Now, even if 100% of demonetised currency returned to the system, it does not mean all of this cash was ‘white’ or money that was generated through wholly legal means. It is the job of the income tax department and various investigative agencies to determine how much of it is ‘black’ or illegally obtained and which depositors need to be examined for trying to cheat the system.

So far the government has not put out any credible evidence as to its efforts in this regard. At a press conference on Wednesday evening, senior finance ministry official Subhash Chandra Garg refused to elaborate on how demonetisation helped crack down on black money.

On the proportion of high-value notes

Another narrative that made the rounds after demonetisation was that the Indian economy had too many high-denomination notes. ‘Swadeshi’ economist S. Gurumurthy, who was recently appointed to the RBI’s board, called it a “much-needed attack on excessive liquidity”, while other government officials decried the high proportion of Rs 500 and Rs 1,000 notes.

The RBI’s annual report, however, indicates that demonetisation has not made a huge dent in this regard, as the proportion of high-value notes is marginally lower now than what it was pre-demonetisation.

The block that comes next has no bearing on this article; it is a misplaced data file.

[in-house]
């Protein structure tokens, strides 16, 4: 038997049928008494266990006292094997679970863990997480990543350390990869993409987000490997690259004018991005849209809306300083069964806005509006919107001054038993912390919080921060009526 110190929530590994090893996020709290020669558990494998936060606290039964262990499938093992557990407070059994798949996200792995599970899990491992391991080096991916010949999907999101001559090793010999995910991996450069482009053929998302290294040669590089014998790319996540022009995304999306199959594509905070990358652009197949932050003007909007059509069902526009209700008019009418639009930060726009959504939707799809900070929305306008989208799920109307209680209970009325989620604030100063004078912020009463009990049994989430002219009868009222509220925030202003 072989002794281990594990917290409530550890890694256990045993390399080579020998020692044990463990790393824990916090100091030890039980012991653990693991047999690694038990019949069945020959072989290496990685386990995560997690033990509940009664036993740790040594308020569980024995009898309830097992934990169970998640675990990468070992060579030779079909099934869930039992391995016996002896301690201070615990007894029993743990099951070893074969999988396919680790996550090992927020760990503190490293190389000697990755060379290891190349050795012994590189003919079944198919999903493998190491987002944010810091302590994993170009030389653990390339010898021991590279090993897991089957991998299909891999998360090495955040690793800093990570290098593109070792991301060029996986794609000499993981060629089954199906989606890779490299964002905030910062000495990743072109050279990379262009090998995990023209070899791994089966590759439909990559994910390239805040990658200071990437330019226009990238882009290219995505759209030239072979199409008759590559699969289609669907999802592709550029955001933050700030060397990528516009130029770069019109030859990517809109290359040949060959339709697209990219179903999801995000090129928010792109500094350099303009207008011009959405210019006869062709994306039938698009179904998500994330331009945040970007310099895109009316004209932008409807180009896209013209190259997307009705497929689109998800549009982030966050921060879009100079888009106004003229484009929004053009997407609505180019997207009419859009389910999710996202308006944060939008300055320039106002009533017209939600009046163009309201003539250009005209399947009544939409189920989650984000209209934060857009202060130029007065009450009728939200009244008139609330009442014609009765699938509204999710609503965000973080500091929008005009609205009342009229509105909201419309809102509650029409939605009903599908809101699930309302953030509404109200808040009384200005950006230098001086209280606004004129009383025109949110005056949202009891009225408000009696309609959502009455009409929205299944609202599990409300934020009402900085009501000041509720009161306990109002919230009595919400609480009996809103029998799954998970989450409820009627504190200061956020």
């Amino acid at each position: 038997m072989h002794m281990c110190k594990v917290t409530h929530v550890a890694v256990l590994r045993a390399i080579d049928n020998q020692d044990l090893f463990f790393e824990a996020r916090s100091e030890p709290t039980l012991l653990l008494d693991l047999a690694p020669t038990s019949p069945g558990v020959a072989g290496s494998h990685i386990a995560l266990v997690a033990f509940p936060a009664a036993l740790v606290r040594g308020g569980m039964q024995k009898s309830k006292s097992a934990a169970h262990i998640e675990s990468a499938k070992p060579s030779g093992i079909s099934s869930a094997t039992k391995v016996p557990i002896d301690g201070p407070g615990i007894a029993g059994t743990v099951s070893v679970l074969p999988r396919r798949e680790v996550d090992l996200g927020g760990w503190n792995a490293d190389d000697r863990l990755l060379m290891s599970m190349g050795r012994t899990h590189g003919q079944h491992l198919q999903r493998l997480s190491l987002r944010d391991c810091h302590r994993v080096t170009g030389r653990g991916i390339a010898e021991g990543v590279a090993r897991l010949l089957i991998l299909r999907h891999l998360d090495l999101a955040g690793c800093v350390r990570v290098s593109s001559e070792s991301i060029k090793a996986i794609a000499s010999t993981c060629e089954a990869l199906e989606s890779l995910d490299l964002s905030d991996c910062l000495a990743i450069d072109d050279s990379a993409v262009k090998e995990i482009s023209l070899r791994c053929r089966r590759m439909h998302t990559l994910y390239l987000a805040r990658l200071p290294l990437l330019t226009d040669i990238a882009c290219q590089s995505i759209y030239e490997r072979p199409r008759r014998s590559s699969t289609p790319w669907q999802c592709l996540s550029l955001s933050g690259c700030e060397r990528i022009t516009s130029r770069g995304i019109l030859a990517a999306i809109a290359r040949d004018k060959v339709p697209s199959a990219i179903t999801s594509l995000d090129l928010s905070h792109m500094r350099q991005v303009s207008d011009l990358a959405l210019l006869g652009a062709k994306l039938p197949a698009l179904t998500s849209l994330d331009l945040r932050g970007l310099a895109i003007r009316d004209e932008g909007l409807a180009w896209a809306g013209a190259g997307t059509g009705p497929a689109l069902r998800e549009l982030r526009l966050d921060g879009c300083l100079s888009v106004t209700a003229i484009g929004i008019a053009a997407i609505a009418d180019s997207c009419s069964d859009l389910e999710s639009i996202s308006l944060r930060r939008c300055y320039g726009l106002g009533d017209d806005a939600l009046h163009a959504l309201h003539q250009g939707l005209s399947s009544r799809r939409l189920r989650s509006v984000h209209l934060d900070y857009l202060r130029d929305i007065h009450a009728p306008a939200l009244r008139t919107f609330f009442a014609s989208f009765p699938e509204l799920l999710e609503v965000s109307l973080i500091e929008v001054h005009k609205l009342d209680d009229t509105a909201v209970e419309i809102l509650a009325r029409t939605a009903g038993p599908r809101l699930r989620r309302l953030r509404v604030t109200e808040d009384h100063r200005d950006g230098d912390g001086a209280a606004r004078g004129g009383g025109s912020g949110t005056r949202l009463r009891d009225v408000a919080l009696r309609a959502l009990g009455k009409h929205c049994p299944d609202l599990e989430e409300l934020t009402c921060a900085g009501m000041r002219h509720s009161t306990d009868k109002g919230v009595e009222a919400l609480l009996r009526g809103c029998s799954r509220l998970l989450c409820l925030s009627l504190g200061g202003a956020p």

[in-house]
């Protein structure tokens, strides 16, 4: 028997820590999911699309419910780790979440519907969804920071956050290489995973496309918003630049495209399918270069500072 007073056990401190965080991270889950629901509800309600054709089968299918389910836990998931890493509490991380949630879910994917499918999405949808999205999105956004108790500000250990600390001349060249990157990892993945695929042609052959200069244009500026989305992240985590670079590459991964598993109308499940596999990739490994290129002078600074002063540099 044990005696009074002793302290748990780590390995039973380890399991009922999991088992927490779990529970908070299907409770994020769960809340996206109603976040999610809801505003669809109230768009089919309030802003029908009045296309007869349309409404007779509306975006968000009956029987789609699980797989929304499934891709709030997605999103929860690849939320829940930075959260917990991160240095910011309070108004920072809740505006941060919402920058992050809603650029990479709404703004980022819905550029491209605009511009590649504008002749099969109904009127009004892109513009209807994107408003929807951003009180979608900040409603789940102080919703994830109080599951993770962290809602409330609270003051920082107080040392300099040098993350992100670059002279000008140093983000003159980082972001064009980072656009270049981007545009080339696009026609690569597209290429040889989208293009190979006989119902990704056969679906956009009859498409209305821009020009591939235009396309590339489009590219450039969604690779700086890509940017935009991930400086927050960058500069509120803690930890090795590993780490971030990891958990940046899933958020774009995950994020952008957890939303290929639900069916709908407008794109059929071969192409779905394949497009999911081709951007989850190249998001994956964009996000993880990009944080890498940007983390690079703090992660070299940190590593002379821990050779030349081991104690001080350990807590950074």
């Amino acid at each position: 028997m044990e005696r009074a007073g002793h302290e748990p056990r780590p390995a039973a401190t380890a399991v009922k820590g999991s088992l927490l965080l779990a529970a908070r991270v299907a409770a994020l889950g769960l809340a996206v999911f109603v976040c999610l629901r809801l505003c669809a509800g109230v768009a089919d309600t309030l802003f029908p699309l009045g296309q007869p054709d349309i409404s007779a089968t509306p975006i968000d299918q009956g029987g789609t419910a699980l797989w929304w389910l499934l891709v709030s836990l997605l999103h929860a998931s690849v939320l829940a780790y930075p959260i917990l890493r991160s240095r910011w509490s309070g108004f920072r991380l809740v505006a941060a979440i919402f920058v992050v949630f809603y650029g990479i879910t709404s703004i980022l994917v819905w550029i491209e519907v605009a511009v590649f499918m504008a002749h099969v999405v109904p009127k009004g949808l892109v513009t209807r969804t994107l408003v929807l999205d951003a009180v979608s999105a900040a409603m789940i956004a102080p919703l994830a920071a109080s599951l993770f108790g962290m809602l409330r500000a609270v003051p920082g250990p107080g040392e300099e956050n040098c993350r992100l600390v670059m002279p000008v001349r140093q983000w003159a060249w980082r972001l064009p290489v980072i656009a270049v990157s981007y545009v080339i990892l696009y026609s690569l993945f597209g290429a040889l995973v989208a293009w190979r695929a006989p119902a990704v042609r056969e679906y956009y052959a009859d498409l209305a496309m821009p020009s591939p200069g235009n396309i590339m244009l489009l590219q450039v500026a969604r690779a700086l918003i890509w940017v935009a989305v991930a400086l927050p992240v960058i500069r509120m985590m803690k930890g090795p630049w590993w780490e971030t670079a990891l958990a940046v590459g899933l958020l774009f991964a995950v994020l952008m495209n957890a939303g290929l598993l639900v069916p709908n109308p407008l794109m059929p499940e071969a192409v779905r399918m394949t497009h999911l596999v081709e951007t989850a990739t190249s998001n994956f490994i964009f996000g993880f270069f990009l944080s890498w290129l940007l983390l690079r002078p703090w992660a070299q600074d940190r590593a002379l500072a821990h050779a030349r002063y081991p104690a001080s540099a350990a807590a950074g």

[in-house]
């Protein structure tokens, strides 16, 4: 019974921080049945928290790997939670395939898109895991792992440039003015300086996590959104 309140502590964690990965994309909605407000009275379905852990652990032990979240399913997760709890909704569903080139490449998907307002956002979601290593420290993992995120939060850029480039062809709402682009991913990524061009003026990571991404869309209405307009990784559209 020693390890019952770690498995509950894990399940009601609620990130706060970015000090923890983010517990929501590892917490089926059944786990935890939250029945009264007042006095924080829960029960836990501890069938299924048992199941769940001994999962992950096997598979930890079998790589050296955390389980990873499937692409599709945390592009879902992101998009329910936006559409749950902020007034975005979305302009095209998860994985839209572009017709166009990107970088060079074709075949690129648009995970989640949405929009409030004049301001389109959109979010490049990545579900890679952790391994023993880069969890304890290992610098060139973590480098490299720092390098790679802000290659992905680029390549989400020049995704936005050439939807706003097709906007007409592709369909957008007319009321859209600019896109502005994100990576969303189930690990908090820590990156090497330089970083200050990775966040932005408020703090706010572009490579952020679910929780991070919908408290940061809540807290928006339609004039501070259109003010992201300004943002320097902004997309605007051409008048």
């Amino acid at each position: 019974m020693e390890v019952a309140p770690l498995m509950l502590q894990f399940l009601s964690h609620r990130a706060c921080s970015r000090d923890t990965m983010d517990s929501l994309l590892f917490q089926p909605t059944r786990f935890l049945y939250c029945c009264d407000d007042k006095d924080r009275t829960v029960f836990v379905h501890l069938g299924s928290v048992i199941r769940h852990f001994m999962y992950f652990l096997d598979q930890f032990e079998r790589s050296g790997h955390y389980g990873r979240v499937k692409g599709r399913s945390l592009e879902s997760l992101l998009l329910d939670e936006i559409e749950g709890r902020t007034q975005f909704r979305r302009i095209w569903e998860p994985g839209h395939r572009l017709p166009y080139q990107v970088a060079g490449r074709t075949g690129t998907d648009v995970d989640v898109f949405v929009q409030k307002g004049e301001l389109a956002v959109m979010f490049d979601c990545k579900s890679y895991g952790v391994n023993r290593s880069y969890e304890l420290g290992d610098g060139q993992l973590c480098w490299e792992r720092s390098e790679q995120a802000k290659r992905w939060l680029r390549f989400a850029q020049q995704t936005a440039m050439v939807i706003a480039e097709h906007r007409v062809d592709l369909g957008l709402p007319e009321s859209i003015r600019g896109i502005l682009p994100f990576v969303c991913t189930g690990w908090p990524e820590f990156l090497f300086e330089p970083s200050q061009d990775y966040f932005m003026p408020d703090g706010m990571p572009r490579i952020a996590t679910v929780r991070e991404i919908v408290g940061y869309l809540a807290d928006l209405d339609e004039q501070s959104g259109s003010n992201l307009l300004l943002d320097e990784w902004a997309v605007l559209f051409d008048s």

In March 2017, the share of Rs 500 and Rs 2,000 currency notes, in value terms, accounted for 72.7% of the total value of banknotes in circulation. This increased to 80.2% at the end of March 2018, according to the report.

Before demonetisation, Rs 500 and Rs 1,000 notes accounted for 86% of the currency in circulation.

Overall, the value of banknotes in circulation increased to Rs 18.04 lakh as at the end of March 2018, a 37.7% year-on-year increase. There was, however, a 2.1% increase in the volume of banknotes.

On currency-to-GDP ratio and note remonetisation

While The Wire has over the last eighteen months reported and analysed how India’s currency-in-circulation (CiC) and currency-to-GDP ratio has not changed drastically after demonetisation, the RBI’s annual report provides further proof of how little things have changed.